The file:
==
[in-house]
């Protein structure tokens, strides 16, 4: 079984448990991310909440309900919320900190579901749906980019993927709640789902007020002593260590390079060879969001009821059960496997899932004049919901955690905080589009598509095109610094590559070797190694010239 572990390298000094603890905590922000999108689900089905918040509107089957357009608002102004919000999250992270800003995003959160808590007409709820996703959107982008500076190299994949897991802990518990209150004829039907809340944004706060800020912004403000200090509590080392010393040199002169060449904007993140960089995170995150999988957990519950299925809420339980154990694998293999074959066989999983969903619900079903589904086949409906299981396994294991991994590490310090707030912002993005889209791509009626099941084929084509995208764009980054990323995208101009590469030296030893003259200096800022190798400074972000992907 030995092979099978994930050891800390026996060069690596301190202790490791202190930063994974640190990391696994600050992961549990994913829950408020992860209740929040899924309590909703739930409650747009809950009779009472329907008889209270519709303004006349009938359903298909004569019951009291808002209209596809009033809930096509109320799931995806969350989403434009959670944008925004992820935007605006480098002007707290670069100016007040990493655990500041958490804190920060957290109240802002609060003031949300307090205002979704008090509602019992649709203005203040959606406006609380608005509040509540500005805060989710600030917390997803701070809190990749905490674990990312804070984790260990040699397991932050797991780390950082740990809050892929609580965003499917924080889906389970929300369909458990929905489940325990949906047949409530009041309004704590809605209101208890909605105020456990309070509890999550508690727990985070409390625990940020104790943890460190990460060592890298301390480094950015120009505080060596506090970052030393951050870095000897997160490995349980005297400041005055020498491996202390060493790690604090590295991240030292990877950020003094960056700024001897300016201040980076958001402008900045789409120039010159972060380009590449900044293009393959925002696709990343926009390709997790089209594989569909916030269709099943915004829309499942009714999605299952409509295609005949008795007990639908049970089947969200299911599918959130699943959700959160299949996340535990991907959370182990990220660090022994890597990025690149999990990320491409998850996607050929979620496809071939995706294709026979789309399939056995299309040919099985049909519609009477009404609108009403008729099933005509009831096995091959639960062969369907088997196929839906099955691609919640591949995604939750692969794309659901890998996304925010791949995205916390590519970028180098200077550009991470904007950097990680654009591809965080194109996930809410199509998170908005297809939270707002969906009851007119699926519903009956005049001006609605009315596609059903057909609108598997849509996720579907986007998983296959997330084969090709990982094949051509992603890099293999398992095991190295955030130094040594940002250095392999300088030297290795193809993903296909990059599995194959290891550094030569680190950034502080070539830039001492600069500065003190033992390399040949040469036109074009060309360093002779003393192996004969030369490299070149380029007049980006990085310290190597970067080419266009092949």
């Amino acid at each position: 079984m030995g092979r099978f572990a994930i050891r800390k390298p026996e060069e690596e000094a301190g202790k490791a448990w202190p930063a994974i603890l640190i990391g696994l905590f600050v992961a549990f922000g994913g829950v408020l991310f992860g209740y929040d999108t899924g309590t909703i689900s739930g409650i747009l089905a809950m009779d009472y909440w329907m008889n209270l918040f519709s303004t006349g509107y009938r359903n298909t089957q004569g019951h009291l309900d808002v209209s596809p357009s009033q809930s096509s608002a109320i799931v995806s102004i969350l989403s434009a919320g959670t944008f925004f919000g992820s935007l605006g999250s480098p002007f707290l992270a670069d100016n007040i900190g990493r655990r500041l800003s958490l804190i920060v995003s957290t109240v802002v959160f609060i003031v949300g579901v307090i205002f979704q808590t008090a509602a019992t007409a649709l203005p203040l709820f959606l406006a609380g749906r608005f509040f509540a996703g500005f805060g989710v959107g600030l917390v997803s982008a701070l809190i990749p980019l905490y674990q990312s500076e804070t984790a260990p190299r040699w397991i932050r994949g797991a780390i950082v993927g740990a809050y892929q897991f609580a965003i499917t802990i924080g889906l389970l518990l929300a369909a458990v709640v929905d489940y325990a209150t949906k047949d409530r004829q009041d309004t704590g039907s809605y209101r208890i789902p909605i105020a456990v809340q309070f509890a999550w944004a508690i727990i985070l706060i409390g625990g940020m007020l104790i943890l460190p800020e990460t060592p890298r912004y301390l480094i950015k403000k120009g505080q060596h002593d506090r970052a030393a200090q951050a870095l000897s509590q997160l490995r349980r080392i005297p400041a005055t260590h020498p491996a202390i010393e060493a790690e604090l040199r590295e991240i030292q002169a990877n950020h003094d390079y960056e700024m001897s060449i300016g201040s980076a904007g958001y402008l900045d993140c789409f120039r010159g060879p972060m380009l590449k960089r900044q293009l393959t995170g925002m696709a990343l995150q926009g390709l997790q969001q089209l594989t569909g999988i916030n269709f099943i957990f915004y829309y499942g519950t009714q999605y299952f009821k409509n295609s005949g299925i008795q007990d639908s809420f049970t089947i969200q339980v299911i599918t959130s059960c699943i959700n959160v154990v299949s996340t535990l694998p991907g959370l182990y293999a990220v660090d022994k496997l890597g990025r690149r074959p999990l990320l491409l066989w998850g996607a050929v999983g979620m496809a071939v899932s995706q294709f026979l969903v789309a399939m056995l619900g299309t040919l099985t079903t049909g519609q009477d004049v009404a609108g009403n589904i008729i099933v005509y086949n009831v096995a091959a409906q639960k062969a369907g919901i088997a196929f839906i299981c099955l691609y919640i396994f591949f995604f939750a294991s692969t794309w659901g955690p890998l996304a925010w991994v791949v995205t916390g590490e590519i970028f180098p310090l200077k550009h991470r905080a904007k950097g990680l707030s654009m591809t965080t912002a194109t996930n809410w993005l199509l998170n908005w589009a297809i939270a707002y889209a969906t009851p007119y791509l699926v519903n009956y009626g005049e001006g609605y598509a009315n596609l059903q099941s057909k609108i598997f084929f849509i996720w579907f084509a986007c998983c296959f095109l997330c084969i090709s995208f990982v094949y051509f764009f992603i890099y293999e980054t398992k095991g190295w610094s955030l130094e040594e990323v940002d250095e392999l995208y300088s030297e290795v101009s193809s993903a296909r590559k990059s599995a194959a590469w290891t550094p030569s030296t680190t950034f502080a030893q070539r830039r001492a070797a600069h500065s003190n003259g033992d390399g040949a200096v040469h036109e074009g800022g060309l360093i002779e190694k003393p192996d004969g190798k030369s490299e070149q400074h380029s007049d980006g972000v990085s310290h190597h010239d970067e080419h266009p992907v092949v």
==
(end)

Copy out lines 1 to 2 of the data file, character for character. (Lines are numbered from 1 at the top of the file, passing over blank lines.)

[in-house]
């Protein structure tokens, strides 16, 4: 079984448990991310909440309900919320900190579901749906980019993927709640789902007020002593260590390079060879969001009821059960496997899932004049919901955690905080589009598509095109610094590559070797190694010239 572990390298000094603890905590922000999108689900089905918040509107089957357009608002102004919000999250992270800003995003959160808590007409709820996703959107982008500076190299994949897991802990518990209150004829039907809340944004706060800020912004403000200090509590080392010393040199002169060449904007993140960089995170995150999988957990519950299925809420339980154990694998293999074959066989999983969903619900079903589904086949409906299981396994294991991994590490310090707030912002993005889209791509009626099941084929084509995208764009980054990323995208101009590469030296030893003259200096800022190798400074972000992907 030995092979099978994930050891800390026996060069690596301190202790490791202190930063994974640190990391696994600050992961549990994913829950408020992860209740929040899924309590909703739930409650747009809950009779009472329907008889209270519709303004006349009938359903298909004569019951009291808002209209596809009033809930096509109320799931995806969350989403434009959670944008925004992820935007605006480098002007707290670069100016007040990493655990500041958490804190920060957290109240802002609060003031949300307090205002979704008090509602019992649709203005203040959606406006609380608005509040509540500005805060989710600030917390997803701070809190990749905490674990990312804070984790260990040699397991932050797991780390950082740990809050892929609580965003499917924080889906389970929300369909458990929905489940325990949906047949409530009041309004704590809605209101208890909605105020456990309070509890999550508690727990985070409390625990940020104790943890460190990460060592890298301390480094950015120009505080060596506090970052030393951050870095000897997160490995349980005297400041005055020498491996202390060493790690604090590295991240030292990877950020003094960056700024001897300016201040980076958001402008900045789409120039010159972060380009590449900044293009393959925002696709990343926009390709997790089209594989569909916030269709099943915004829309499942009714999605299952409509295609005949008795007990639908049970089947969200299911599918959130699943959700959160299949996340535990991907959370182990990220660090022994890597990025690149999990990320491409998850996607050929979620496809071939995706294709026979789309399939056995299309040919099985049909519609009477009404609108009403008729099933005509009831096995091959639960062969369907088997196929839906099955691609919640591949995604939750692969794309659901890998996304925010791949995205916390590519970028180098200077550009991470904007950097990680654009591809965080194109996930809410199509998170908005297809939270707002969906009851007119699926519903009956005049001006609605009315596609059903057909609108598997849509996720579907986007998983296959997330084969090709990982094949051509992603890099293999398992095991190295955030130094040594940002250095392999300088030297290795193809993903296909990059599995194959290891550094030569680190950034502080070539830039001492600069500065003190033992390399040949040469036109074009060309360093002779003393192996004969030369490299070149380029007049980006990085310290190597970067080419266009092949």